Once we finish squaring our existing treads, we now check for any squeaks - stand on each tread and give a light bounce to check for any play. If we find any play or squeaks, we'll drive a 2" deck screw into the stringer - this extra step will make for many years of squeak free enjoyment.
After we've checked our stairs, we take measurements for our first riser. We measure the width and height of the first riser
Using a table saw, we rip the riser to the required height and then dry fit it. Now with the riser in place but not secured, we check our front-to-back depth for the stair tread.
Using a table saw, we rip the tread to the required depth. Notice how we've covered the saw with blue painters tape to prevent scratching the tread as we cut face down.
Next we use a stir measuring tool, such as The Step Doctor, to measure our tread width. To use the tool, simply place in the required space, expand the wings to match the skirtboard and tighten the wing nuts. Now we lay the tool on top of our new prefinished tread and scribe the edges for our cut.
We use this tool because the ends of the tread will not be a perfect 90 degree cut. As you see here, this tread has a fairly sharp angle.
Cutting the stair tread is now as simple as lining our scribe marks up on our sliding miter saw. Now we cut the tread face up to reduce any grain splintering.
Once we've cut one side, repeat the process on our opposite scribe mark.
Now we dry fit the tread and riser to make sure our angles and cuts are acceptable.
Once we've determined that we have a good fit, we apply a bead of construction adhesive like liquid nails to the back of the riser and press it in place. We'll shoot a couple of brad nails through the face of the riser to hold it in place while the glue sets.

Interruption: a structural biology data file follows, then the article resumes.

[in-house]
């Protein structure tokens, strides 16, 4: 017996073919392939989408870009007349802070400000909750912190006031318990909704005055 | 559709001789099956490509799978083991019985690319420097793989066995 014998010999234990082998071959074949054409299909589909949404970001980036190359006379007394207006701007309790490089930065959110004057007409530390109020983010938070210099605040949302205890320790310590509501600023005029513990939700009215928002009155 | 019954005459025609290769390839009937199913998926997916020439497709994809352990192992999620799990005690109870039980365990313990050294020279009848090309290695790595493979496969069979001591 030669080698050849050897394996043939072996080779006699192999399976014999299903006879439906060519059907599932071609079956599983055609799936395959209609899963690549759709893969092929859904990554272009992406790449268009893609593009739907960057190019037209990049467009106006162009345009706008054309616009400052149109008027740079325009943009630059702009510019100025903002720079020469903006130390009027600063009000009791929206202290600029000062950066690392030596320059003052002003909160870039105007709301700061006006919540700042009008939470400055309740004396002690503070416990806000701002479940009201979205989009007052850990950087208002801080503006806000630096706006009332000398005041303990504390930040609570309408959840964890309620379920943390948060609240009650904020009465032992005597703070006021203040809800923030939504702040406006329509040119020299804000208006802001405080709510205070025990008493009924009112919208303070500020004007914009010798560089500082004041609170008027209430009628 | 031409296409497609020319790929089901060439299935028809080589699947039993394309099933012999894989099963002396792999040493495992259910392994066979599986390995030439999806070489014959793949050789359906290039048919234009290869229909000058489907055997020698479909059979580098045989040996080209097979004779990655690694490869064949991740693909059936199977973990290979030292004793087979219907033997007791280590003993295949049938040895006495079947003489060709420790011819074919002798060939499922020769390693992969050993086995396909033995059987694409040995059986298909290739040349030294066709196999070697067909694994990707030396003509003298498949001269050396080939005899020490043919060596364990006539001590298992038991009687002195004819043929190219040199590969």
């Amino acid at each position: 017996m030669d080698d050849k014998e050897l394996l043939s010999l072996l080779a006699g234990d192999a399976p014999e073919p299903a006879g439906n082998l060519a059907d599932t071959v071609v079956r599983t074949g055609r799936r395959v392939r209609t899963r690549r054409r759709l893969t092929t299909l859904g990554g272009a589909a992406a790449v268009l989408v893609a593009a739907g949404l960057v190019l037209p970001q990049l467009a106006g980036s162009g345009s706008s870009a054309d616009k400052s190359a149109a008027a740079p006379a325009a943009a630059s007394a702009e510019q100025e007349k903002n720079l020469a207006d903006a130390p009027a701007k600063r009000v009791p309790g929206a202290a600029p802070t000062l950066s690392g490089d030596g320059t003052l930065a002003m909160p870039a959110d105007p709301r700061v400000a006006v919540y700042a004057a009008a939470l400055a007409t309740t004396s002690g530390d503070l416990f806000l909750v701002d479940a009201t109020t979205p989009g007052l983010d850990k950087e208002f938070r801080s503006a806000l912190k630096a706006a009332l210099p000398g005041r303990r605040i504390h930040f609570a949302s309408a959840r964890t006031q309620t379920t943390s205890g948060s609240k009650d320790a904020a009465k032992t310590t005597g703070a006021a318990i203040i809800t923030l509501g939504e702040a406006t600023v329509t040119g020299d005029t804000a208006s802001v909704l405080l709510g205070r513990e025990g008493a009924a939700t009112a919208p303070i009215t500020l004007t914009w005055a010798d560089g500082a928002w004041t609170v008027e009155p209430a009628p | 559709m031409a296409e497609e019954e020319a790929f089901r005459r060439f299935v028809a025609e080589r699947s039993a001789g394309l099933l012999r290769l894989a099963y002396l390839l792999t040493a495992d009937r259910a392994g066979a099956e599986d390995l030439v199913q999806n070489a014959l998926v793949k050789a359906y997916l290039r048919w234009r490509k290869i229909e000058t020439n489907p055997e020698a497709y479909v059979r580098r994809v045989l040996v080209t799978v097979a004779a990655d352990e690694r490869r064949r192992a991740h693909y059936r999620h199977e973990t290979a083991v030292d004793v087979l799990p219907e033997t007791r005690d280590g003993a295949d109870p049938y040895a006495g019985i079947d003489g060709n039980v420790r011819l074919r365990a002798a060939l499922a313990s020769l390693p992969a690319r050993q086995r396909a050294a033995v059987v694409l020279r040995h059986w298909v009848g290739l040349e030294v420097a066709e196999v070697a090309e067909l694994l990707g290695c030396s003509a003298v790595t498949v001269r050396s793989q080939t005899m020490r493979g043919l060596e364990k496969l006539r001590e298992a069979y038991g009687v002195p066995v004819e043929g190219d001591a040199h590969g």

We now apply a liberal amount of construction adhesive to the sub tread and lay our new prefinished retro tread in place. Plan on using about one tube of adhesive per tread and riser.
We gently tap the tread into place and use our nail gun to shoot four finish nails into the tread - one in each corner. Finish nails leave a very small hole and the nail gun will recess the fastener below the surface of the tread so it won't be noticeable
From here, we check our next riser dimensions and cut to fit. Again, we'll apply a bead of construction adhesive to the back of the riser
When installing the risers, we always want to install the ripped edge up. This way any uneven cuts will be hidden under the nose of the new tread and the flat edge will show on top of the tread below.
Use a couple of nails to hold in place and we're on to the next step. We want to ensure the top of the riser is flush with the top of the old tread.
Just as before, we check our tread depth; use a table saw to rip the tread; measure our width; and then cut the tread to length with our sliding miter saw.
We'll apply another tube of adhesive to the subtread in a zigzag pattern - we want to ensure proper adhesion but we keep the adhesive just off the front of the tread so it won't leak onto the riser when the tread is installed.
Next we'll tap the new retro tread into place. We'll use finish nails to hold the tread and move on to the next tread and riser
We continue measuring and cutting each tread and riser individually because there is likely some variance from step to step.
If the tread is a tight fit, use a rubber mallet to tap the tread without damaging the face.
We simply work our up the stairs tread by tread until we have completed our install. Because these stair tread are prefinished, we can walk on them immediately after installation and there's no messy polyurethane to deal with. An average installation of retro fit stair treads only takes about a half day from removing the carpet to the final tread.
Prefinished Retro fit stair treads are only available online at stair-treads.com. For more information, visit us online and learn how you can have a new set of real wood stairs.